So fractions, you may think they can be a bit scary at times but once you get your head round them, they’re very useful and really not that bad.

Fractions can be used to show numbers that are not whole, in a similar way to decimals and percentages.

You are also able to convert between fractions, decimals and percentages and like whole numbers fractions can be positive or negative.

First things first we’re going to look at ordering fractions. The easiest way to order a range of fractions is to convert each fraction so they all have the same denominator, take a look at this example for instance:

Order these numbers in terms of size, smallest to largest: 2/3, 3/5, 5/8, 3/4, 3/5, 5/8, 2/3, 3/4.

In this case, put them all over 120.

Next we’re going to focus on calculations using fractions, including addition, multiplication and subtraction.

A negative power means one over. Yeah that doesn’t mean much so let’s look at an example.

You may be asked to calculate something similar to the following:

Calculate: (2/3)⁻² The answer is 2.25. As we know a negative power means one over. So, (2/3)⁻² = 1/(2/3)².

Which = (3/2)² = 21/4.

Pretty straightforward, just remember the rule!

No surprises, we’re going to use examples to illustrate how this is done.

Simplify the fraction as far as possible: 16/500

The answer is 4/125. Why? Because both are able to be divided by four.

What about some more complicated examples though.

Write the following as a simplified fraction: 0.232323232323….

The answer is 23/99 but how did we get there?

Let the recurring decimal be d. Multiply d by 10, 100, 1000 etc so that one whole length of the repeating sequence moves to the left of the decimal point. In this case, multiply by 100. 100d = 23.2323…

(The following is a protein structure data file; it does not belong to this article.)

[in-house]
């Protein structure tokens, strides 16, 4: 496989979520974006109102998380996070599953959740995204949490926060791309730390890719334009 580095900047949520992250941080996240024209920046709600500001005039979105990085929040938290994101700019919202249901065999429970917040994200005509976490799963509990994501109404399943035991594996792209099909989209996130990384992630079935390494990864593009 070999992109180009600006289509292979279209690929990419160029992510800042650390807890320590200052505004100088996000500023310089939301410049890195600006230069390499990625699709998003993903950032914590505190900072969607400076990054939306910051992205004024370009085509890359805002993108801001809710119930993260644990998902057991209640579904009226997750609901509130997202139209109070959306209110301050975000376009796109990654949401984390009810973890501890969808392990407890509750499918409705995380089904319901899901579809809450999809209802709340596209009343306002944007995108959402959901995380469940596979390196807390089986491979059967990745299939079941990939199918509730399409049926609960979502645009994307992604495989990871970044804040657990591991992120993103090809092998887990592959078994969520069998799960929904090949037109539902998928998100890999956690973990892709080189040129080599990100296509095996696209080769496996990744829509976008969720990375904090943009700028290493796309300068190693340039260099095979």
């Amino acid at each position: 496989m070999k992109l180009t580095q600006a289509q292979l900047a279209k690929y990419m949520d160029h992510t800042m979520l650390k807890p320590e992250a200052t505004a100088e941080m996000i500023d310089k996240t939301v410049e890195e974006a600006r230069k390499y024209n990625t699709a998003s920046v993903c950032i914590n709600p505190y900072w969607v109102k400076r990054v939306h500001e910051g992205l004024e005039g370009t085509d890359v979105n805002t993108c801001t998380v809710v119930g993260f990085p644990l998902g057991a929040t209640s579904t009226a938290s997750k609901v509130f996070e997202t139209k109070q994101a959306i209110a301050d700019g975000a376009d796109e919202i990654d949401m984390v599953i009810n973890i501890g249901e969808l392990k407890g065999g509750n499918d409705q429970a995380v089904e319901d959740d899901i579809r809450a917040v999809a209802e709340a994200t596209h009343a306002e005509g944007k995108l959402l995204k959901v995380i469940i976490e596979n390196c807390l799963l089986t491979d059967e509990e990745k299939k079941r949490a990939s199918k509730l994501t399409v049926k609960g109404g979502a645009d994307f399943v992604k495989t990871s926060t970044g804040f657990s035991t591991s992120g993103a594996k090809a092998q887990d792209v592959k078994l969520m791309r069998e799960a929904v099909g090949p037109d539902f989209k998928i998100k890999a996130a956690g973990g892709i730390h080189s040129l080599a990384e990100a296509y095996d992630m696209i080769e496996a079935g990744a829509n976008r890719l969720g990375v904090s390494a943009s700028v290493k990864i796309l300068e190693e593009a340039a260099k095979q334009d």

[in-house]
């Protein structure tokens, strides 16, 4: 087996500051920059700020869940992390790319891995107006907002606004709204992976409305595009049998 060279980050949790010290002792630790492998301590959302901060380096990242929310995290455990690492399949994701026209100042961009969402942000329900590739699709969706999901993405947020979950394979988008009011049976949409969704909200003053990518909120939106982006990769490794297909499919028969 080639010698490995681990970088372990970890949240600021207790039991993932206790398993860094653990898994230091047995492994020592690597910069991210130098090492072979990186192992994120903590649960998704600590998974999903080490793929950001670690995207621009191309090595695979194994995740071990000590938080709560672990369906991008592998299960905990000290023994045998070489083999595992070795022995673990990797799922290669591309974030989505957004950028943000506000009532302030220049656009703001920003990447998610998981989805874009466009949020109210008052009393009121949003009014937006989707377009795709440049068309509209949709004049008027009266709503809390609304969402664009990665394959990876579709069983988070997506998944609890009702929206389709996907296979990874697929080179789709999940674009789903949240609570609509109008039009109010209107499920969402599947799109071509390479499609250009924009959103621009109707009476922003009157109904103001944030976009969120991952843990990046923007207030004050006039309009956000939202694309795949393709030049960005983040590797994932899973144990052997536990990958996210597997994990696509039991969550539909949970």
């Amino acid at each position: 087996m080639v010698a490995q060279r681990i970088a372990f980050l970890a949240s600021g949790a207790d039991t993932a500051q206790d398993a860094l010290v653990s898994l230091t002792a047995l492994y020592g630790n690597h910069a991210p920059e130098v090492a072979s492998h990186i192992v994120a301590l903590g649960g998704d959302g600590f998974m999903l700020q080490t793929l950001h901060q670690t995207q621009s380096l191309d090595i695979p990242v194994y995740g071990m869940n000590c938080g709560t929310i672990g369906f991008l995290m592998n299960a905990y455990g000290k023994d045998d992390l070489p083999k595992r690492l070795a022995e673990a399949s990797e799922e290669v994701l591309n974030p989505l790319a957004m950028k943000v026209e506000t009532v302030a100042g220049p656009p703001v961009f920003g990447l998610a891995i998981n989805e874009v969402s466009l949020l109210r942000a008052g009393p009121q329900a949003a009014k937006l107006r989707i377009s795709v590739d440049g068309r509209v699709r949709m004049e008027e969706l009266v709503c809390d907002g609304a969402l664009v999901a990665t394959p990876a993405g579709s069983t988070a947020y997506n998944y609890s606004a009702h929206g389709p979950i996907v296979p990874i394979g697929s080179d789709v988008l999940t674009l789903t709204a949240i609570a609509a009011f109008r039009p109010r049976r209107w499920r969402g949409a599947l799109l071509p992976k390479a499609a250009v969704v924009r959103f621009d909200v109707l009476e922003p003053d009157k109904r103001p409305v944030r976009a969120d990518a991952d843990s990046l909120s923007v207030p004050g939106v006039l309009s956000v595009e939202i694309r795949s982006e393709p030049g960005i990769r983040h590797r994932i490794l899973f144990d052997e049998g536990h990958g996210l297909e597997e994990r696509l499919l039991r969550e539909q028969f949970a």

Now take away the original decimal. 100d – d = 23.2323… – 0.2323… Ie. 99d = 23

So, d = 23/99

Now let’s take a look at multiplying fractions.

When you’re multiplying two fractions together, you simply multiply the top parts of the fraction together and the bottom parts of the fraction together.

For example if you were multiplying 1/2 × 1/3 this would equal 1/6.

This is because you multiply the top parts together (1 x 1) and then multiply the bottom parts together (2 x 3).

When adding or subtracting fractions together you must find a common denominator.

For example if you were asked to calculate: 1/2 + 1/4.

You need to firstly find a common denominator, in this case four (don’t forget to change the top of the fraction in the same way as you changed the bottom.

This will give us the answer of 3/4.

When you’re looking to divide a fraction simply turn the second fraction upside down and multiply the fractions rather than divide.

So 4/5 ÷ 2/5 gives us 2. (remembering to cancel where possible!)

Finally let’s take a look at adding and subtracting mixed numbers. (in other words numbers that are both whole and a fraction).

The easiest way to explain this is by looking at an example, so here it is:
2 and 3/4 is a mixed number. 2 is a whole number, and 3/4 is a fraction.

You can change this into a top-heavy fraction by writing 2 x 4 + 3/= 11/4.

To change a top-heavy fraction into a mixed number, you first divide the top of the fraction (numerator) by the bottom (denominator).

For example 13/4 = 3 1/4, because 4 divides into 13 three times, with one left over.